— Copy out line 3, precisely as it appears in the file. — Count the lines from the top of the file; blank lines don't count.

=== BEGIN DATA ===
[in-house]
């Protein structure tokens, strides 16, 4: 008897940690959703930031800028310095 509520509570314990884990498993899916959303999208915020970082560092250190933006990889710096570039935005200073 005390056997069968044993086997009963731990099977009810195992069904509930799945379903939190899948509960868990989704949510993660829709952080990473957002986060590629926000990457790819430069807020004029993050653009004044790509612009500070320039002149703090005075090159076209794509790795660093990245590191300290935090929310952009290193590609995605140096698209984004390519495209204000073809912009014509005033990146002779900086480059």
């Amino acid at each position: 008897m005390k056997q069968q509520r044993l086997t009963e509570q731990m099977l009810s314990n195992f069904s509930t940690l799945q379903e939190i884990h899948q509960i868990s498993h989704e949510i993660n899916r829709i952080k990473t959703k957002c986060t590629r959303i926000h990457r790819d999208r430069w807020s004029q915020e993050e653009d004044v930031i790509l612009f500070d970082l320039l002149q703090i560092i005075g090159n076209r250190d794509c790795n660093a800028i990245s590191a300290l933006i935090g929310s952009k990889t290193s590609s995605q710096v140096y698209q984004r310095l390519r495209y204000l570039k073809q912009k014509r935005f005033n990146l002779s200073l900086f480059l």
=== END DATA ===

């Amino acid at each position: 008897m005390k056997q069968q509520r044993l086997t009963e509570q731990m099977l009810s314990n195992f069904s509930t940690l799945q379903e939190i884990h899948q509960i868990s498993h989704e949510i993660n899916r829709i952080k990473t959703k957002c986060t590629r959303i926000h990457r790819d999208r430069w807020s004029q915020e993050e653009d004044v930031i790509l612009f500070d970082l320039l002149q703090i560092i005075g090159n076209r250190d794509c790795n660093a800028i990245s590191a300290l933006i935090g929310s952009k990889t290193s590609s995605q710096v140096y698209q984004r310095l390519r495209y204000l570039k073809q912009k014509r935005f005033n990146l002779s200073l900086f480059l």